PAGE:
The PoS consensus mechanism, therefore, strengthens the security of the Ethereum network by making the process of adding new blocks dependent on validators’ stakes. The financial risk associated with attempting to manipulate the system is designed to deter malicious actions and maintain the integrity of the network.
Ethereum Smart Contracts
Smart contracts are self-executing computer programs on blockchain networks like Ethereum. They automatically carry out the terms of an agreement between parties when certain conditions are fulfilled. This is all implemented without the need for human intervention.
Instead of traditional legal language, smart contracts use code to define rules and consequences. This eliminates the need for middlemen and lowers the risk of fraud or disputes. Smart contracts can also be used for various applications, such as financial transactions, property ownership, or supply chain management, offering a more efficient, transparent, and secure way to conduct business.
Think of it as Google Play Store, where you can create your own applications. As with Google Play Store, Ethereum also has a defined set of regulations which are not subject to change. All users must abide by these rules when creating their programs on Ethereum.
Like Bitcoin, Ethereum has a vast network of validators. Ethereum runs on 2000+ nodes worldwide, making it impossible to attack the network. Even if a few nodes are attacked, the network will continue to work seamlessly because of the network validators.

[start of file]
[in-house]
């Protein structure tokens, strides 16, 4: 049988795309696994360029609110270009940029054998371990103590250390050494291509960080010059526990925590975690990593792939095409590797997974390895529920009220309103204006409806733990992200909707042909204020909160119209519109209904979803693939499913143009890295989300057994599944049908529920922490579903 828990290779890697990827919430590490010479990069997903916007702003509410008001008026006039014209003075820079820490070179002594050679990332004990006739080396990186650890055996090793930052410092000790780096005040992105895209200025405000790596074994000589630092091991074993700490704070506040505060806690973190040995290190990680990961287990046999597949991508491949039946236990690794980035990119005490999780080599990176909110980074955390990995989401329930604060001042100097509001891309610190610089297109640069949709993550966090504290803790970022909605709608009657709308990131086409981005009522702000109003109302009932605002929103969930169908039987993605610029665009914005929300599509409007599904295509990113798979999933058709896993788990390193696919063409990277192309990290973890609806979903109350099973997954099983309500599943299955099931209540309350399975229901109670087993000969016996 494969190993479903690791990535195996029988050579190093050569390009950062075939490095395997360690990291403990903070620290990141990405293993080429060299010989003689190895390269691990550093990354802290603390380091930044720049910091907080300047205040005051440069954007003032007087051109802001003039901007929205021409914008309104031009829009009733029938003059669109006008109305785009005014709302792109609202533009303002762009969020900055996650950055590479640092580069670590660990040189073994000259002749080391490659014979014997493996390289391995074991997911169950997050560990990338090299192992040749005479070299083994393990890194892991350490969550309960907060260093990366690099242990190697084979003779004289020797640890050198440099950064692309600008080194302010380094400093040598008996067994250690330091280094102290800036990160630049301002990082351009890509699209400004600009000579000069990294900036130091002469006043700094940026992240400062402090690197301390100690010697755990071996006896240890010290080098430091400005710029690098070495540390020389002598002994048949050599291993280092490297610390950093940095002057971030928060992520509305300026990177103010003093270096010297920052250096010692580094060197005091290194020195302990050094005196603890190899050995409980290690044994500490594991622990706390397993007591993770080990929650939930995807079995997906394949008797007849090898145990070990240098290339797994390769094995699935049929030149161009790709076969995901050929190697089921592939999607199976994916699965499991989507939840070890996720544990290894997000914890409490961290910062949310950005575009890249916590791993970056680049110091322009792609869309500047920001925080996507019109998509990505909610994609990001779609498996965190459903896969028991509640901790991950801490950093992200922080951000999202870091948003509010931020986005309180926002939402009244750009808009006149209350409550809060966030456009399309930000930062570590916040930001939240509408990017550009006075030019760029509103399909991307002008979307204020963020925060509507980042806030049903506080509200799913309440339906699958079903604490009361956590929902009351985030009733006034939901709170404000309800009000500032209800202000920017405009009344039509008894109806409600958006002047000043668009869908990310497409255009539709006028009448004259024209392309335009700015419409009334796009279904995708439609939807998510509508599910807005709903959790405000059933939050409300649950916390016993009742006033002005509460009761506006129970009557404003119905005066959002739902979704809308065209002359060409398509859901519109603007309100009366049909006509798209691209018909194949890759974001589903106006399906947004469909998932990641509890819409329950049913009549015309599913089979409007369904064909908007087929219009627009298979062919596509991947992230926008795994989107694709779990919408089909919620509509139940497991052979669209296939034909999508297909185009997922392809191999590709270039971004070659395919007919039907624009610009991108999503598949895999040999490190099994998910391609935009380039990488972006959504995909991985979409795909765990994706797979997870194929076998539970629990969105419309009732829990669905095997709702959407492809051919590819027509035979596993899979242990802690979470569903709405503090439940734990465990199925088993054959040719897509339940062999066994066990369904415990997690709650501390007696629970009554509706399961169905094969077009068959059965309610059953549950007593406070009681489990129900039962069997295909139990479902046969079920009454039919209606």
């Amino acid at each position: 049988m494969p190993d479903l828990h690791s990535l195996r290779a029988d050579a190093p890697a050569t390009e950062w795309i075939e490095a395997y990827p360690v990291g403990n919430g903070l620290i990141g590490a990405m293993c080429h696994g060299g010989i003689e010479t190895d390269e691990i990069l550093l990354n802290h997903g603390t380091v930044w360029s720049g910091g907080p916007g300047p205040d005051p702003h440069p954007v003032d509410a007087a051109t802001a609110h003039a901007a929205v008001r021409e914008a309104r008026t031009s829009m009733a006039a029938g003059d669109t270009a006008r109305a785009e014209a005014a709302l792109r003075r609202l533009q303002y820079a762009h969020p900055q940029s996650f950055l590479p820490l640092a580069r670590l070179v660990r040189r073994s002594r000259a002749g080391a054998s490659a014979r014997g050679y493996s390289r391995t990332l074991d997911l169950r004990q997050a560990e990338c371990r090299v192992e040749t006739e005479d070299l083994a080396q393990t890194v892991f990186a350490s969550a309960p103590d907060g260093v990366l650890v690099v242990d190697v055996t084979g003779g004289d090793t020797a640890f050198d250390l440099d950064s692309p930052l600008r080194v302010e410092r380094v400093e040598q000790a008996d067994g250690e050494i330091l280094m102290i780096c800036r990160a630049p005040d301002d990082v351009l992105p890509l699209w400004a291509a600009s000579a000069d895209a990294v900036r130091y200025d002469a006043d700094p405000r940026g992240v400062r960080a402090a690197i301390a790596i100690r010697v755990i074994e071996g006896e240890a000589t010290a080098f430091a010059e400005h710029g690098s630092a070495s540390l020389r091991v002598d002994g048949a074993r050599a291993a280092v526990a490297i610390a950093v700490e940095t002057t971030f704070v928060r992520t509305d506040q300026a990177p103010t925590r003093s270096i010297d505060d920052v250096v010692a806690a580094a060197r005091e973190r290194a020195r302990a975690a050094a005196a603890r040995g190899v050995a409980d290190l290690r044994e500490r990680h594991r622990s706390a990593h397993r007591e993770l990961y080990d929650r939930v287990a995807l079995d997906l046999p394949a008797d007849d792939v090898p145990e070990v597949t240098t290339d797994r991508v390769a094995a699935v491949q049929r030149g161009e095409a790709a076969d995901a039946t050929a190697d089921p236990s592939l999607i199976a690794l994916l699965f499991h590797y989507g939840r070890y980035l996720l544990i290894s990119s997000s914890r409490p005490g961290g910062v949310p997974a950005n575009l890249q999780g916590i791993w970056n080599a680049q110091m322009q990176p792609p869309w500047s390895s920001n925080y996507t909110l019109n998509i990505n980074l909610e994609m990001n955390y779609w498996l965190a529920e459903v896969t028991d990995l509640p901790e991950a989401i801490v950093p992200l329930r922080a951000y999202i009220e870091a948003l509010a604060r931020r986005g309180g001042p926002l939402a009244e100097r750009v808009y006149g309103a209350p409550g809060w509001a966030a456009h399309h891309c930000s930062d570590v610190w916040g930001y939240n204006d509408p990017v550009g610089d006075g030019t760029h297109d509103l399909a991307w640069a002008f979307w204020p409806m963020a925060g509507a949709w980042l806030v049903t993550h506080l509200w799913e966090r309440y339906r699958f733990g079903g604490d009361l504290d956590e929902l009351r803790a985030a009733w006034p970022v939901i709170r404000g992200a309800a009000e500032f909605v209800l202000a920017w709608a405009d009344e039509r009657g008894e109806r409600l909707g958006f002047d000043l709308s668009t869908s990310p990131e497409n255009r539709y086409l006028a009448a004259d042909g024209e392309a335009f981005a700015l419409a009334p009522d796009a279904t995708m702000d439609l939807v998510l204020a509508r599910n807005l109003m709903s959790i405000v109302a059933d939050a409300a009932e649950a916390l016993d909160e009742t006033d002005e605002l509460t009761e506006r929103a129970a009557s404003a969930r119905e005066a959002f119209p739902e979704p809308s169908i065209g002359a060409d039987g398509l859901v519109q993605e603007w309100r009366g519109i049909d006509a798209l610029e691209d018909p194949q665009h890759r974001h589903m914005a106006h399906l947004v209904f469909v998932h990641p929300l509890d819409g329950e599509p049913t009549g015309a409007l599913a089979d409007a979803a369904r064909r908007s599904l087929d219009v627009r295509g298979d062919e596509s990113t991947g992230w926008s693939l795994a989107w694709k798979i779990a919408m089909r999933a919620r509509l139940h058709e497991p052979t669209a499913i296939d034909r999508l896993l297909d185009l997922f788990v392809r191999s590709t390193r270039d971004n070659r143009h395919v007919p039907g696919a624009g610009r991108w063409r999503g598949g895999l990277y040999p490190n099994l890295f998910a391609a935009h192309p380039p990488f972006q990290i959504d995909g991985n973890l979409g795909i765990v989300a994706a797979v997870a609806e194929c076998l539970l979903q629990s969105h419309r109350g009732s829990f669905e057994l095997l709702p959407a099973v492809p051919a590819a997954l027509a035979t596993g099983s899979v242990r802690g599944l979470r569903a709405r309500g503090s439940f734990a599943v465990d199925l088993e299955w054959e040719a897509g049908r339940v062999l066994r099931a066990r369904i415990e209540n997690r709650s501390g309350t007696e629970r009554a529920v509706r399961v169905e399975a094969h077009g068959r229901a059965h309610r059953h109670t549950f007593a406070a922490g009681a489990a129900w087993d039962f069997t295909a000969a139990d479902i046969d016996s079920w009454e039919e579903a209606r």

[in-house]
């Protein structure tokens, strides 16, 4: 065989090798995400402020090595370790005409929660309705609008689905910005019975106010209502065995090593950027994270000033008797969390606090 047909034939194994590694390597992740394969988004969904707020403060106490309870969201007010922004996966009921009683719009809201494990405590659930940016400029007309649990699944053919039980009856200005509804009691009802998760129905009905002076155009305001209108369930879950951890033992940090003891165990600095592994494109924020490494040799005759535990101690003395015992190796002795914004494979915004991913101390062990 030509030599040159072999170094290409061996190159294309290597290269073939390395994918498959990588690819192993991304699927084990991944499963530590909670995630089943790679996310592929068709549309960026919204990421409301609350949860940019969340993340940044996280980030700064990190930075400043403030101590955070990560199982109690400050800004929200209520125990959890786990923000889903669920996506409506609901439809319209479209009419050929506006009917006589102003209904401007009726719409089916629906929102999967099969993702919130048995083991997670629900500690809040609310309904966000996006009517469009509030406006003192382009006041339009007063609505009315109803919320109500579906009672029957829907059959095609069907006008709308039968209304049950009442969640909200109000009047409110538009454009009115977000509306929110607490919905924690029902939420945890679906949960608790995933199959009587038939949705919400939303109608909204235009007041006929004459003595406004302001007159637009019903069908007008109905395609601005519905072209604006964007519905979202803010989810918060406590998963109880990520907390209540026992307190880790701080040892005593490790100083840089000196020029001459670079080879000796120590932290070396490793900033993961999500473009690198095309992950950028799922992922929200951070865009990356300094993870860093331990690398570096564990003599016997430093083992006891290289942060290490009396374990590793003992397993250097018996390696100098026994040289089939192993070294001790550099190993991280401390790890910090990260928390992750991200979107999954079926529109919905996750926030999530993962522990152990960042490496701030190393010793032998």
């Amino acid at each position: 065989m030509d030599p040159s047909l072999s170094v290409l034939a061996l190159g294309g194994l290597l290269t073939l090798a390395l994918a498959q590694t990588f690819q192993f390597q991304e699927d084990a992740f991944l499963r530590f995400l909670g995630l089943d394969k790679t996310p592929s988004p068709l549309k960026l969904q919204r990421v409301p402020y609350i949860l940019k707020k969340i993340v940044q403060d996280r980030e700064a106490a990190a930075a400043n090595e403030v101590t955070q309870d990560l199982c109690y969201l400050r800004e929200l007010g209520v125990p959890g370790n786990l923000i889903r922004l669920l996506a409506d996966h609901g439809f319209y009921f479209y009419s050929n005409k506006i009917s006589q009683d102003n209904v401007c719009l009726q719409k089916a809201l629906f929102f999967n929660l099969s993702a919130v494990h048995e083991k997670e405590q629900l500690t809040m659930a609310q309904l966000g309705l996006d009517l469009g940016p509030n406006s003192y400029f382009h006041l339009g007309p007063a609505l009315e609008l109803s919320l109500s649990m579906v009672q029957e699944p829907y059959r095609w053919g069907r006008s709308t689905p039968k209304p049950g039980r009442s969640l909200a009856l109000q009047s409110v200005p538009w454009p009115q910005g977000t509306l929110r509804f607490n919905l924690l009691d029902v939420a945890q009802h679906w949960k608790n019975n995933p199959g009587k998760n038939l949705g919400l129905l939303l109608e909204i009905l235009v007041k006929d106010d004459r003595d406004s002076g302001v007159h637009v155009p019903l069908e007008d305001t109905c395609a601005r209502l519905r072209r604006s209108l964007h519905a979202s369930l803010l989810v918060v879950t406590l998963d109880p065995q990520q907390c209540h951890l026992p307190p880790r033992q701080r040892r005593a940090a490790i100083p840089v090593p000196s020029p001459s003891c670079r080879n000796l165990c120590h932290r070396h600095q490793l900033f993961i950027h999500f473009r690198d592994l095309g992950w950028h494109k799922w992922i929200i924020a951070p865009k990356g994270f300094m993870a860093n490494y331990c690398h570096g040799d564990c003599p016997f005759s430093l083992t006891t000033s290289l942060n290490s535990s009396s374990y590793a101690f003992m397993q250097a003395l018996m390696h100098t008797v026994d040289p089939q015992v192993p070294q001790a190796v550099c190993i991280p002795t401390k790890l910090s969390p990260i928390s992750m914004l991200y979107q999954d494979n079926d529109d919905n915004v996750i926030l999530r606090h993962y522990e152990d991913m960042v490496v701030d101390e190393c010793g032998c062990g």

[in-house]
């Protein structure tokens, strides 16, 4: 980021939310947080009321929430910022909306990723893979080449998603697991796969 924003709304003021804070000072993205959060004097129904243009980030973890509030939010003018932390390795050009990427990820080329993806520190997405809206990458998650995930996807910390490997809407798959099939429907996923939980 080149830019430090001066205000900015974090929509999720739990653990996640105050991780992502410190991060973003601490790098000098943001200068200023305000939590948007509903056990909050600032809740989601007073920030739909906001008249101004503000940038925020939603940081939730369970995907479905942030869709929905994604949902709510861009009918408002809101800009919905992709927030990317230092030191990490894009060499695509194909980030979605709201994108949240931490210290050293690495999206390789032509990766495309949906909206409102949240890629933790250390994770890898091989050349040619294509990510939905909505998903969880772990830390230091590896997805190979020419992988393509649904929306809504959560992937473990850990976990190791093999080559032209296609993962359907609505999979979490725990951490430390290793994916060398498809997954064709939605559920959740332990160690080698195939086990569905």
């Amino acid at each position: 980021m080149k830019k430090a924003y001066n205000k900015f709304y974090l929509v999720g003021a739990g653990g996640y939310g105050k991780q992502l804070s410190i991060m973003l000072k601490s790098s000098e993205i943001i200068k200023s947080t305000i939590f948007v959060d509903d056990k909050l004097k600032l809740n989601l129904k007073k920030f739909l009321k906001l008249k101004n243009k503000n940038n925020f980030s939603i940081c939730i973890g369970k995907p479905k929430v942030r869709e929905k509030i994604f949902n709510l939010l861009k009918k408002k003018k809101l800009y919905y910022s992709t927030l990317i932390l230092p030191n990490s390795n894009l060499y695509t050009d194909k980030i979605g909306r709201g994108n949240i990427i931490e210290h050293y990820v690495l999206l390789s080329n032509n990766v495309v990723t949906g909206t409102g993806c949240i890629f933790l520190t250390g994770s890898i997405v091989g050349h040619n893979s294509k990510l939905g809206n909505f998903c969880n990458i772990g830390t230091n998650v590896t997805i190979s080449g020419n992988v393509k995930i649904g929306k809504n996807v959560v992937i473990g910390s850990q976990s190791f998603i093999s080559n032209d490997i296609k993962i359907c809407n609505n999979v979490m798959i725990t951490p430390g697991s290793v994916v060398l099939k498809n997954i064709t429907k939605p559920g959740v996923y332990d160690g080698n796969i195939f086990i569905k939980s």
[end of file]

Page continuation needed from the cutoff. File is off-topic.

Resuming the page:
Ethereum has defined security protocols for building decentralized apps on the platform, which are considered the best on the blockchain. Despite cut-throat competition and constant innovation in smart contract blockchains, Ethereum remains the #1 choice for developers.
What is Ether (ETH)?
Ether (ETH) is the digital currency of the Ethereum network, playing a vital role in facilitating operations on this platform. Think of it as the network’s lifeblood or “fuel” that keeps the system running. It’s utilized as a form of payment by users to the network contributors who carry out their requested operations.
It’s important to note that Ether is a significant player in the world of cryptocurrencies, holding the position of the second-largest virtual currency by market capitalization, just behind Bitcoin.
Ethereum Move from Proof of Stake to Proof of Stake
Ethereum faced significant criticism due to its substantial carbon footprint caused by the energy-intensive Proof of Work consensus mechanism. However, in September 2022, Ethereum transitioned to a Proof of Stake model, dramatically decreasing energy consumption by 99.95%. This pivotal change made Ethereum more environmentally friendly and sustainable while maintaining a highly decentralized network.